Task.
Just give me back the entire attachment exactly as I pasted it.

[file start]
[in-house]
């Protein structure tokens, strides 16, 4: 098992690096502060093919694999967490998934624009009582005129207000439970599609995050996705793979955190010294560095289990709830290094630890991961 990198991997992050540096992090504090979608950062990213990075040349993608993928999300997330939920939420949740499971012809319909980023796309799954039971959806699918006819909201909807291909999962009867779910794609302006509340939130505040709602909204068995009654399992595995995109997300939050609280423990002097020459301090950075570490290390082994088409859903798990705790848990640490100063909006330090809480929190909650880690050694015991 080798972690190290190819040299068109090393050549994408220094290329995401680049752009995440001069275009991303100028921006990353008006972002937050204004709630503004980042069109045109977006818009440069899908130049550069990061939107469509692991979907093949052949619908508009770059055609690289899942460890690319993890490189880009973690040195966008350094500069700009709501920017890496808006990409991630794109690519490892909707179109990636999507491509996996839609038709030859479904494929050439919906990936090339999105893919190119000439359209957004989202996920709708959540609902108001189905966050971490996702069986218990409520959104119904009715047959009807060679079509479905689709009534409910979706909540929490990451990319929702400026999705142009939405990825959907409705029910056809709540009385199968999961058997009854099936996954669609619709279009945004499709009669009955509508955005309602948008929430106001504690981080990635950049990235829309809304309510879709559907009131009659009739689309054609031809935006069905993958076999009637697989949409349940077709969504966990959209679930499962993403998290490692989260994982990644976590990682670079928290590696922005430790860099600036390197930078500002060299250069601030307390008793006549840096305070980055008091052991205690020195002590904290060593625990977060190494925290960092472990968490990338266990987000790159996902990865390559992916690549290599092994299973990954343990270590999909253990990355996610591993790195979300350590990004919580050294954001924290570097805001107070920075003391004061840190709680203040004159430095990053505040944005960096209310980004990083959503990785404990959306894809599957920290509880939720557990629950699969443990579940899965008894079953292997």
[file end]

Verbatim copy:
[in-house]
């Protein structure tokens, strides 16, 4: 098992690096502060093919694999967490998934624009009582005129207000439970599609995050996705793979955190010294560095289990709830290094630890991961 990198991997992050540096992090504090979608950062990213990075040349993608993928999300997330939920939420949740499971012809319909980023796309799954039971959806699918006819909201909807291909999962009867779910794609302006509340939130505040709602909204068995009654399992595995995109997300939050609280423990002097020459301090950075570490290390082994088409859903798990705790848990640490100063909006330090809480929190909650880690050694015991 080798972690190290190819040299068109090393050549994408220094290329995401680049752009995440001069275009991303100028921006990353008006972002937050204004709630503004980042069109045109977006818009440069899908130049550069990061939107469509692991979907093949052949619908508009770059055609690289899942460890690319993890490189880009973690040195966008350094500069700009709501920017890496808006990409991630794109690519490892909707179109990636999507491509996996839609038709030859479904494929050439919906990936090339999105893919190119000439359209957004989202996920709708959540609902108001189905966050971490996702069986218990409520959104119904009715047959009807060679079509479905689709009534409910979706909540929490990451990319929702400026999705142009939405990825959907409705029910056809709540009385199968999961058997009854099936996954669609619709279009945004499709009669009955509508955005309602948008929430106001504690981080990635950049990235829309809304309510879709559907009131009659009739689309054609031809935006069905993958076999009637697989949409349940077709969504966990959209679930499962993403998290490692989260994982990644976590990682670079928290590696922005430790860099600036390197930078500002060299250069601030307390008793006549840096305070980055008091052991205690020195002590904290060593625990977060190494925290960092472990968490990338266990987000790159996902990865390559992916690549290599092994299973990954343990270590999909253990990355996610591993790195979300350590990004919580050294954001924290570097805001107070920075003391004061840190709680203040004159430095990053505040944005960096209310980004990083959503990785404990959306894809599957920290509880939720557990629950699969443990579940899965008894079953292997």